Back when I was just starting at Flatiron School, one of our first projects and the first major project was to make a Ruby gem that a user could interact with using the Command Line.
At the time it was a major task, it put my fragile knowledge of Object Oriented Ruby to the test. I wrote about what it felt like in this post.
The project was quite simple; I used Nokogiri to scrape a deals blog so that a user could see a synopsis of that days deals without leaving their terminal (and if you are so dedicated to your terminal that would find that remotely useful kudos to you :)
At the time I felt that was a nifty trick, I even published my gem for the world to enjoy on RubyGems, and then promptly never touched it.
Recently I noticed that DansDeals, the site I was scraping, went through an overhaul, and that's when I discovered first-hand why scraping is unreliable; when I tried running the gem, it crashed immediately. None of the CSS selectors I so painstakingly taught Nokogiri to look out for where in the new layout, and my poor gem couldn’t find any deal.
My first impulse was to just forget about it; I have since moved on to bigger and better projects, this gem wasn't even on my portfolio site anymore. It was nice while it lasted, but all nice things come to an end.
But then I figured why not give it a look? How hard would it be? There's always the chance that the new layout would turn out to be a Nokogiri death-trap, but why not try at least? I figured I'd give it an hour tops, and if it weren't fixed by then, I would leave it buried in the depths of my GitHub account.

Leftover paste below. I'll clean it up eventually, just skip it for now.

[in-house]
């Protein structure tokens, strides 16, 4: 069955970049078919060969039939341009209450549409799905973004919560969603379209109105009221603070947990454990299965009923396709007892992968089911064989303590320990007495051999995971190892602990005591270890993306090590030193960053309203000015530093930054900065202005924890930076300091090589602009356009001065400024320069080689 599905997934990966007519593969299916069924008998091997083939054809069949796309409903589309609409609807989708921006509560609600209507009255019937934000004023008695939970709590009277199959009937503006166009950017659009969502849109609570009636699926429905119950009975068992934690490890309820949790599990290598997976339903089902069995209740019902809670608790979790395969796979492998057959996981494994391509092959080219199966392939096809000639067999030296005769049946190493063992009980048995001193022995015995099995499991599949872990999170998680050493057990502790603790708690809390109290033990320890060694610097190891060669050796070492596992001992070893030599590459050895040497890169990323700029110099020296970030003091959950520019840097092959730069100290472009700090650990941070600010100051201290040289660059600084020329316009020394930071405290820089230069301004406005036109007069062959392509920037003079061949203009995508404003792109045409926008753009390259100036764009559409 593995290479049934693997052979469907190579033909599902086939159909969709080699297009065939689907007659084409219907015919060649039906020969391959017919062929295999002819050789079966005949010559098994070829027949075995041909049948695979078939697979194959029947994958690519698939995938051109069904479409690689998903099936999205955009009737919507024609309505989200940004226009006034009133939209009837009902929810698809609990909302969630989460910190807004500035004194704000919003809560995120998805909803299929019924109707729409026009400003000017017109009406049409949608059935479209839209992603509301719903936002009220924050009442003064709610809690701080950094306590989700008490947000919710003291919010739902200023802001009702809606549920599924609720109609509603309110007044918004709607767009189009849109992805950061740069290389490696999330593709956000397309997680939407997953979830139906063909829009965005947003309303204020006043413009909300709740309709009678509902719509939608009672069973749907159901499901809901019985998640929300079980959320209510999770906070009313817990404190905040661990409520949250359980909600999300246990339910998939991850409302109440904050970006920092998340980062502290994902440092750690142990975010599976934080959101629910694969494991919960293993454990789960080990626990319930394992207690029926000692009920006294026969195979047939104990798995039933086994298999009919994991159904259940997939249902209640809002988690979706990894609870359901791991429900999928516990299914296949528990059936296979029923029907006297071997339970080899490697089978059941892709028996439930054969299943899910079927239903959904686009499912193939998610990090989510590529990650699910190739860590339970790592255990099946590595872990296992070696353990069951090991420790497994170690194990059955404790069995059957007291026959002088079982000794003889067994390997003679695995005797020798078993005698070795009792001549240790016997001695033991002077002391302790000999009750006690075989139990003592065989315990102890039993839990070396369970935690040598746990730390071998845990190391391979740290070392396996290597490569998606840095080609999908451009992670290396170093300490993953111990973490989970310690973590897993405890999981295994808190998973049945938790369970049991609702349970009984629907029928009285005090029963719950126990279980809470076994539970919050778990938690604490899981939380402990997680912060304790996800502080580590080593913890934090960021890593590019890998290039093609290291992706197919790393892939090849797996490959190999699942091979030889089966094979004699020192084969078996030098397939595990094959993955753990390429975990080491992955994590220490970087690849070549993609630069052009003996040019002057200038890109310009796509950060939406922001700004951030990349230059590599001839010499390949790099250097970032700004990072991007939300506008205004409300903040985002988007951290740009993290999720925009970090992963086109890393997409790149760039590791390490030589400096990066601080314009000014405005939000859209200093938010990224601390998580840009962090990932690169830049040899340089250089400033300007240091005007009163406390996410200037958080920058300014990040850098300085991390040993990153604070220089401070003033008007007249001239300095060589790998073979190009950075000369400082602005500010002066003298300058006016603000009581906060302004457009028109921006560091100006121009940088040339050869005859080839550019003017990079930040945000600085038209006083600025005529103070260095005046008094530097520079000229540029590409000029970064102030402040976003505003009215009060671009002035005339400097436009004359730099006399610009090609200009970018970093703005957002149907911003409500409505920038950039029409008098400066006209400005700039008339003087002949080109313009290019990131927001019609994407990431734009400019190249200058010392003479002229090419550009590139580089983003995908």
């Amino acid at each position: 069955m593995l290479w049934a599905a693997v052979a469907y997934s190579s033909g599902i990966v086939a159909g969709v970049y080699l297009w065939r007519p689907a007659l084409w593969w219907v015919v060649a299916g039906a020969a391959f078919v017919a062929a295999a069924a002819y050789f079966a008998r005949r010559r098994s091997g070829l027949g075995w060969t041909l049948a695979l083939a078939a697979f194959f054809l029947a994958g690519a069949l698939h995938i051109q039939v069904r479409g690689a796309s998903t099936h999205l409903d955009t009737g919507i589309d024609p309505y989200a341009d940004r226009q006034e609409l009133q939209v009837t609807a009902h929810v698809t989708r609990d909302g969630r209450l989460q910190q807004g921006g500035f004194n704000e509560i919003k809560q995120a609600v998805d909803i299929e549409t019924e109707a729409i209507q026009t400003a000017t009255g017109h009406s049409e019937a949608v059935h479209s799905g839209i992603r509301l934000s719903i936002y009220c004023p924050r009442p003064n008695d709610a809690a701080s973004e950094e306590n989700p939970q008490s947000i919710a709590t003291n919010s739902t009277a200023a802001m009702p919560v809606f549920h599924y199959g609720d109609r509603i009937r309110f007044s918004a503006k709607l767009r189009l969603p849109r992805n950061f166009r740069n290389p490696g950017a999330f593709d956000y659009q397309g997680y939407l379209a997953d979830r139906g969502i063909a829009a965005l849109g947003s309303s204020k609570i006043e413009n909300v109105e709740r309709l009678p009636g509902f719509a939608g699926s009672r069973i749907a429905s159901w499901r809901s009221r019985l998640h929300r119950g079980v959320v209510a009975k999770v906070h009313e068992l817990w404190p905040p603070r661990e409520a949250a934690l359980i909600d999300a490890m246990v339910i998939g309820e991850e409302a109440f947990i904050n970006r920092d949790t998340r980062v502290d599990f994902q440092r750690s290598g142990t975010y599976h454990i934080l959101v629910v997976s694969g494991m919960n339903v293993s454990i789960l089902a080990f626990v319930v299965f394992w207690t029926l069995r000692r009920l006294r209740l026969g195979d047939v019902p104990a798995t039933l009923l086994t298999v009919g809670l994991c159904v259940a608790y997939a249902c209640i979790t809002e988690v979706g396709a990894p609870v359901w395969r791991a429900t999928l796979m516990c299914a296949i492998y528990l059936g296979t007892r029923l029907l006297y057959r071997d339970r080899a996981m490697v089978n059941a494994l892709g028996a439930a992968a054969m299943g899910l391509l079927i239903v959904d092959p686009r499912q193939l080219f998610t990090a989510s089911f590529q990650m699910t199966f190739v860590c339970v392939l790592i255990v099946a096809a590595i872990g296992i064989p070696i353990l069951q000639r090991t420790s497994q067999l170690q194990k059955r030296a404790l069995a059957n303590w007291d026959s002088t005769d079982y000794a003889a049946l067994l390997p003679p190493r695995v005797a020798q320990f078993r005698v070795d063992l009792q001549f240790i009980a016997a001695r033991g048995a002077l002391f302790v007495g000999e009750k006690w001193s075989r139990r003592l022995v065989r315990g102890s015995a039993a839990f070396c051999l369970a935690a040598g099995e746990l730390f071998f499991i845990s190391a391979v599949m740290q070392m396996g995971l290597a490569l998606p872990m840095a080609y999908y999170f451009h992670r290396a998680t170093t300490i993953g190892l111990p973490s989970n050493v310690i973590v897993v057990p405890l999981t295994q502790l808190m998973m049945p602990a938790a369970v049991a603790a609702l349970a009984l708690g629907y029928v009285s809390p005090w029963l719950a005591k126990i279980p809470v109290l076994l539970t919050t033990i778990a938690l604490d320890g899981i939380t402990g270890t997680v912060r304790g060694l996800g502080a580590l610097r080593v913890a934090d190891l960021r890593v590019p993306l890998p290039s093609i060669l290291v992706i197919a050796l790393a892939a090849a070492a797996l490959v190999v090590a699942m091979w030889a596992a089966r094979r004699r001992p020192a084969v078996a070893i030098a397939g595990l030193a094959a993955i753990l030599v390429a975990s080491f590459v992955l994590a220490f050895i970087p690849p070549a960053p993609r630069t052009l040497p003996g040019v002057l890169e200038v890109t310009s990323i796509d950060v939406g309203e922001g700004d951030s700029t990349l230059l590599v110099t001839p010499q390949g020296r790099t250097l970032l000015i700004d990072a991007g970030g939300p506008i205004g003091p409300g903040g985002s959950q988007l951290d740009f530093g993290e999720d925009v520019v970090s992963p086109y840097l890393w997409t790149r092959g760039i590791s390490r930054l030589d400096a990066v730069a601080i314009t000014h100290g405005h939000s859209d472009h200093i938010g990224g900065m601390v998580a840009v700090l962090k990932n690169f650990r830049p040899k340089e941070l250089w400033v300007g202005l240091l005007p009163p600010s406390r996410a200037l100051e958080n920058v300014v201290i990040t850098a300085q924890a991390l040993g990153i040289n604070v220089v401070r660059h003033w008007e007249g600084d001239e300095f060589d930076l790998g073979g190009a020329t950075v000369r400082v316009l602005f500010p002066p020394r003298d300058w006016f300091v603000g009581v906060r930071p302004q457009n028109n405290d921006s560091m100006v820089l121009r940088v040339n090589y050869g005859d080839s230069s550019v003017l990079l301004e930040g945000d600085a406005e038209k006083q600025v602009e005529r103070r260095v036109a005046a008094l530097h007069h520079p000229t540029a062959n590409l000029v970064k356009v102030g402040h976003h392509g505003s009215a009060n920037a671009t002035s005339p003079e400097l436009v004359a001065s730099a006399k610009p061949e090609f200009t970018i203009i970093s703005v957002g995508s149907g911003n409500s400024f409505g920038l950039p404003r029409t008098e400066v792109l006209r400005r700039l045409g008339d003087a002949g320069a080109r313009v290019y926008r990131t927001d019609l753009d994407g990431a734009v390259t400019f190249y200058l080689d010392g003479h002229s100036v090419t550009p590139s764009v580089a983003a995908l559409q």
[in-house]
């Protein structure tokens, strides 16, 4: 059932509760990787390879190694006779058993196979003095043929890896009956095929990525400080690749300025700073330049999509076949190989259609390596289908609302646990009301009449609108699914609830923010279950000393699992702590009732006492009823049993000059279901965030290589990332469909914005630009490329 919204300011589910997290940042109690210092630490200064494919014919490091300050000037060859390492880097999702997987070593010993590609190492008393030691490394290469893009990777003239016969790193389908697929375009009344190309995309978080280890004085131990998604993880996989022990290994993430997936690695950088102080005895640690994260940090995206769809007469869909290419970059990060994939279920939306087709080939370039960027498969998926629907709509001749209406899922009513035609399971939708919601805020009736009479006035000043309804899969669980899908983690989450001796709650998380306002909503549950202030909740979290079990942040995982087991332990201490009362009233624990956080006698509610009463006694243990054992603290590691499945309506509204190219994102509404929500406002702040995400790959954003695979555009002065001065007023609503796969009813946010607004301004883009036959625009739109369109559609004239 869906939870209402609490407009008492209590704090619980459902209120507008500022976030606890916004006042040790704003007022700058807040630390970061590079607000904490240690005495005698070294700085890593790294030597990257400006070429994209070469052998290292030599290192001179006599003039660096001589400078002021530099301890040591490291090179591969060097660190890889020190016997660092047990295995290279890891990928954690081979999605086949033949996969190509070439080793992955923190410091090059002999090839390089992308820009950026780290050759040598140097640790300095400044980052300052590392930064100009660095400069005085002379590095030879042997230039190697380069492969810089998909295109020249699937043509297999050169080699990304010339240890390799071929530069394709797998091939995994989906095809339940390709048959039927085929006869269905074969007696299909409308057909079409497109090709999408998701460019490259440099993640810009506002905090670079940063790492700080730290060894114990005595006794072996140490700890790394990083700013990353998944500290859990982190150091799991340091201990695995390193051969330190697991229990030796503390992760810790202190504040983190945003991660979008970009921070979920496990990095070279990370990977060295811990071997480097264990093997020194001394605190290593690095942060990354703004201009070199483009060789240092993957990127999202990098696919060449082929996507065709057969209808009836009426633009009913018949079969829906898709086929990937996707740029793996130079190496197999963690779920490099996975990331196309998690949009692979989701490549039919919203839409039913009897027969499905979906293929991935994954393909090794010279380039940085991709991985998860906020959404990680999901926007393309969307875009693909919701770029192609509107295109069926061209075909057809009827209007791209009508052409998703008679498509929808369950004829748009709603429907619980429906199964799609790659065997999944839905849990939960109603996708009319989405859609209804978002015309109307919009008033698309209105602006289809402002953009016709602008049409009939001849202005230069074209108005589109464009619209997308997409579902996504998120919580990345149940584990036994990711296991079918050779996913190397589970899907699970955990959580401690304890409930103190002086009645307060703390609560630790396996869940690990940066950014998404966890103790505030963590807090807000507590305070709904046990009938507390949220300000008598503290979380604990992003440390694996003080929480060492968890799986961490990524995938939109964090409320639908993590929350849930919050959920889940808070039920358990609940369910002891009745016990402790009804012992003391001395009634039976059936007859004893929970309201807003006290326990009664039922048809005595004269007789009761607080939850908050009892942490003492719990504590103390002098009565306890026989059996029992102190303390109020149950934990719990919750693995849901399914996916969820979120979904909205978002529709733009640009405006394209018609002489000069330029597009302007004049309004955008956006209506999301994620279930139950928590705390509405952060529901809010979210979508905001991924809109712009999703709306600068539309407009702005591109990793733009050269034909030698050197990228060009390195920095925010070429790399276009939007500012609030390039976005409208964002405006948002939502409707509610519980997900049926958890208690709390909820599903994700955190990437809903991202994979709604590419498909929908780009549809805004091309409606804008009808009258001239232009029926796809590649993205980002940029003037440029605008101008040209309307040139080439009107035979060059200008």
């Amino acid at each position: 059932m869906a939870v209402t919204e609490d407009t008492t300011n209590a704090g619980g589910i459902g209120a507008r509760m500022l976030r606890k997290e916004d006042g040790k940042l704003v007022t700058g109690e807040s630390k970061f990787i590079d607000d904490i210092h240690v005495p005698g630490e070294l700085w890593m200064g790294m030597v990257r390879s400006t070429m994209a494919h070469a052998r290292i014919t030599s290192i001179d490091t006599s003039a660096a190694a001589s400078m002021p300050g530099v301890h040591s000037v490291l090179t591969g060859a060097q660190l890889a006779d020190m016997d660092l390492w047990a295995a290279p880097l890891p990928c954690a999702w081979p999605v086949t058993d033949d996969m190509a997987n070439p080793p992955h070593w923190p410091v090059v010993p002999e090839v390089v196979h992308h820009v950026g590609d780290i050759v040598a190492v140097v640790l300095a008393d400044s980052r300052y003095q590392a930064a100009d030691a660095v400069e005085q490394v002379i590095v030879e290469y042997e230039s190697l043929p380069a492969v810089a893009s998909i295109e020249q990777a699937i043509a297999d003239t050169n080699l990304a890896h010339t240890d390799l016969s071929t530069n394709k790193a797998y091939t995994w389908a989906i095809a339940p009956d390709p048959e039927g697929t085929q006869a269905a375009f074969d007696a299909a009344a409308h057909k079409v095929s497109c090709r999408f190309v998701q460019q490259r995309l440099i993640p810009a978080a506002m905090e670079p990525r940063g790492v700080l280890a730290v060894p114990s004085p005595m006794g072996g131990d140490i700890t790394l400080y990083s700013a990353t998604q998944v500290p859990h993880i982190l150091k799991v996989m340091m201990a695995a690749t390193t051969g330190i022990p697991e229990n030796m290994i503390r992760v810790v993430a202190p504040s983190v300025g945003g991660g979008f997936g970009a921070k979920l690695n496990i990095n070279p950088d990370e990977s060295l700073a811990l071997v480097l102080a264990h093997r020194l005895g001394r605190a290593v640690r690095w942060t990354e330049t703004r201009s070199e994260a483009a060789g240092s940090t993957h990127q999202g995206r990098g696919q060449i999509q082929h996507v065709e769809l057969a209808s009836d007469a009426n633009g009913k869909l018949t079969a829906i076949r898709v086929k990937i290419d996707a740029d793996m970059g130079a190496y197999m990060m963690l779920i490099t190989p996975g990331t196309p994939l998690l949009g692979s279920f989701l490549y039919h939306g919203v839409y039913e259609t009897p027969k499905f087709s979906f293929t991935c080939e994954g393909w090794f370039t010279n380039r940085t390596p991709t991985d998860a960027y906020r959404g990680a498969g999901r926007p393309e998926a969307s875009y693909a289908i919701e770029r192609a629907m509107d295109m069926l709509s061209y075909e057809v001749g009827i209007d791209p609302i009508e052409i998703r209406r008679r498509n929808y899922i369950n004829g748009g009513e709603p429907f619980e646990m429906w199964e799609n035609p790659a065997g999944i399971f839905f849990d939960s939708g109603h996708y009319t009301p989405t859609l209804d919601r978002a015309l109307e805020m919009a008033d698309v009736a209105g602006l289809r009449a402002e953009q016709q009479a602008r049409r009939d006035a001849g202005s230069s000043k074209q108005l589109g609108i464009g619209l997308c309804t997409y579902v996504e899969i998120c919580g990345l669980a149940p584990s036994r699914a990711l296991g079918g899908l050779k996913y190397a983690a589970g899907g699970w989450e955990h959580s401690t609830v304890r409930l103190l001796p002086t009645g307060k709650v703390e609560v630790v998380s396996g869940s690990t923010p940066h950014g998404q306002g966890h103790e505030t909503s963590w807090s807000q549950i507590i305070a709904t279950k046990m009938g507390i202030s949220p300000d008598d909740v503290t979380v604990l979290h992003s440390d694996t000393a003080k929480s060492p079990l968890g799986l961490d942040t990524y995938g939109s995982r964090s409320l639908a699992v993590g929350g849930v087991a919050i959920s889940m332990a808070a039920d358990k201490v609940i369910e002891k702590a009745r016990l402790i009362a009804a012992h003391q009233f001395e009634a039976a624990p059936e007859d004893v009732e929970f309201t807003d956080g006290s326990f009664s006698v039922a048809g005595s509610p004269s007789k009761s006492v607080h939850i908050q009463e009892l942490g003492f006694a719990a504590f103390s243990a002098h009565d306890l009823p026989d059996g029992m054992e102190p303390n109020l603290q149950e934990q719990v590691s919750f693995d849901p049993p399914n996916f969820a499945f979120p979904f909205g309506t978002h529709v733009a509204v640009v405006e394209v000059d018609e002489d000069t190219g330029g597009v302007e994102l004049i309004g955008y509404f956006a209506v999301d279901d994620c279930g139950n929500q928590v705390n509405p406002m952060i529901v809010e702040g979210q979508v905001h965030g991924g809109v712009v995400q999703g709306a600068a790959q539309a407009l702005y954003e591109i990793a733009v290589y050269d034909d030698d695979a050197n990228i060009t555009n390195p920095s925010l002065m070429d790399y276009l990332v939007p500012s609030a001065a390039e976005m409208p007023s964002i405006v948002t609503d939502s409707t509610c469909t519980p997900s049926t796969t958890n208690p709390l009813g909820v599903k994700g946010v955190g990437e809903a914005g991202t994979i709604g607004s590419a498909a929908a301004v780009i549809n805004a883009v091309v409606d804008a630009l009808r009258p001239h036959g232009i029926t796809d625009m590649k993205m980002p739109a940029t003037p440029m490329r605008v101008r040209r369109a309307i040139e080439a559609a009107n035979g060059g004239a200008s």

So I opened up the site, fired up the console, and within a half hour dansdeals 2.0 was live on RubyGems.
Why did I do it? It's not like anyone would ever use this gem (including me), so why bother?
George Mallory was a climber who became famous for his attempts to scale the world's tallest mountain, Mt. Everest (he sadly died during his third attempt in 1924, 25 years before Hillary and Tenzing finally made it to the summit). In a New York Times interview, he was asked "Why do you want to climb Mount Everest?" his answer was so simple it became world-famous: "because it's there."
I guess I just wanted to fix my old useless gem because I could.
In this article, we’re going to explore why young programming languages with modern features can’t be adopted quickly. Additionally, we’re going to take a look at one exceptional example that got specific parameters right to be both young, modern and mature, just ready for adoption at small and big scale.